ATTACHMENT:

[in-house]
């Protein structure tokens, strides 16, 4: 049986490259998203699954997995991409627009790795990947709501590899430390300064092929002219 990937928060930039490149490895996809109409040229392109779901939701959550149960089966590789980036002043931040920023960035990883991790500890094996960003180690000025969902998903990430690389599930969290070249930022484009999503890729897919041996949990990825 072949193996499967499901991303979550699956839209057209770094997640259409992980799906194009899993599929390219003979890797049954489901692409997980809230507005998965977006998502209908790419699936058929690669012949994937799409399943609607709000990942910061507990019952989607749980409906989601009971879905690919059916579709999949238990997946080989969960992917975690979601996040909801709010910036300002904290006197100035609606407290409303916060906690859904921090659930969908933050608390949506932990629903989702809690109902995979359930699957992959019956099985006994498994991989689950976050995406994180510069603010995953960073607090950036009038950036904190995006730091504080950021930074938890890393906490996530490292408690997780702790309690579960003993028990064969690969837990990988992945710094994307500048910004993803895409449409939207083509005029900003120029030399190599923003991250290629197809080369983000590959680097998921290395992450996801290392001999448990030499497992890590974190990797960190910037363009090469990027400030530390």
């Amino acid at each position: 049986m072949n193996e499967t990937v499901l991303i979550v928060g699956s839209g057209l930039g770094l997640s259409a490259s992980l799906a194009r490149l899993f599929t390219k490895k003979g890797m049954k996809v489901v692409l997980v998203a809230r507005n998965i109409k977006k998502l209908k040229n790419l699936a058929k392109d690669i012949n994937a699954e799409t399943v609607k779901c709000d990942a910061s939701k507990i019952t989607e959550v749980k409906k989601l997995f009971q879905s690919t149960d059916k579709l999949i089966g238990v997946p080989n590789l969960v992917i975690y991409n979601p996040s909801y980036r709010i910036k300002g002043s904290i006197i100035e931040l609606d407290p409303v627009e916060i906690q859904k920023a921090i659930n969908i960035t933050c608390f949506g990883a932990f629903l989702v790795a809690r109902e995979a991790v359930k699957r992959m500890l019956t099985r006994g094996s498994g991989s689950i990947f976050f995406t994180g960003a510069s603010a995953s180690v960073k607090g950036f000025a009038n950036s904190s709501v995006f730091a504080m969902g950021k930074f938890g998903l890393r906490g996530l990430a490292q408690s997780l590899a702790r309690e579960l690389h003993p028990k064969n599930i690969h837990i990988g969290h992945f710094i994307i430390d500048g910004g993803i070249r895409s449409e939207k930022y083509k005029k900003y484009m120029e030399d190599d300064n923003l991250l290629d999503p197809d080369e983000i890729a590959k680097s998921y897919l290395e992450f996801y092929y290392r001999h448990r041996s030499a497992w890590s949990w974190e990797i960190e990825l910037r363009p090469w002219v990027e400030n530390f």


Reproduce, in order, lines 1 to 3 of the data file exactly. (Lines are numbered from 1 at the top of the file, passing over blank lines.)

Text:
[in-house]
């Protein structure tokens, strides 16, 4: 049986490259998203699954997995991409627009790795990947709501590899430390300064092929002219 990937928060930039490149490895996809109409040229392109779901939701959550149960089966590789980036002043931040920023960035990883991790500890094996960003180690000025969902998903990430690389599930969290070249930022484009999503890729897919041996949990990825 072949193996499967499901991303979550699956839209057209770094997640259409992980799906194009899993599929390219003979890797049954489901692409997980809230507005998965977006998502209908790419699936058929690669012949994937799409399943609607709000990942910061507990019952989607749980409906989601009971879905690919059916579709999949238990997946080989969960992917975690979601996040909801709010910036300002904290006197100035609606407290409303916060906690859904921090659930969908933050608390949506932990629903989702809690109902995979359930699957992959019956099985006994498994991989689950976050995406994180510069603010995953960073607090950036009038950036904190995006730091504080950021930074938890890393906490996530490292408690997780702790309690579960003993028990064969690969837990990988992945710094994307500048910004993803895409449409939207083509005029900003120029030399190599923003991250290629197809080369983000590959680097998921290395992450996801290392001999448990030499497992890590974190990797960190910037363009090469990027400030530390």
């Amino acid at each position: 049986m072949n193996e499967t990937v499901l991303i979550v928060g699956s839209g057209l930039g770094l997640s259409a490259s992980l799906a194009r490149l899993f599929t390219k490895k003979g890797m049954k996809v489901v692409l997980v998203a809230r507005n998965i109409k977006k998502l209908k040229n790419l699936a058929k392109d690669i012949n994937a699954e799409t399943v609607k779901c709000d990942a910061s939701k507990i019952t989607e959550v749980k409906k989601l997995f009971q879905s690919t149960d059916k579709l999949i089966g238990v997946p080989n590789l969960v992917i975690y991409n979601p996040s909801y980036r709010i910036k300002g002043s904290i006197i100035e931040l609606d407290p409303v627009e916060i906690q859904k920023a921090i659930n969908i960035t933050c608390f949506g990883a932990f629903l989702v790795a809690r109902e995979a991790v359930k699957r992959m500890l019956t099985r006994g094996s498994g991989s689950i990947f976050f995406t994180g960003a510069s603010a995953s180690v960073k607090g950036f000025a009038n950036s904190s709501v995006f730091a504080m969902g950021k930074f938890g998903l890393r906490g996530l990430a490292q408690s997780l590899a702790r309690e579960l690389h003993p028990k064969n599930i690969h837990i990988g969290h992945f710094i994307i430390d500048g910004g993803i070249r895409s449409e939207k930022y083509k005029k900003y484009m120029e030399d190599d300064n923003l991250l290629d999503p197809d080369e983000i890729a590959k680097s998921y897919l290395e992450f996801y092929y290392r001999h448990r041996s030499a497992w890590s949990w974190e990797i960190e990825l910037r363009p090469w002219v990027e400030n530390f």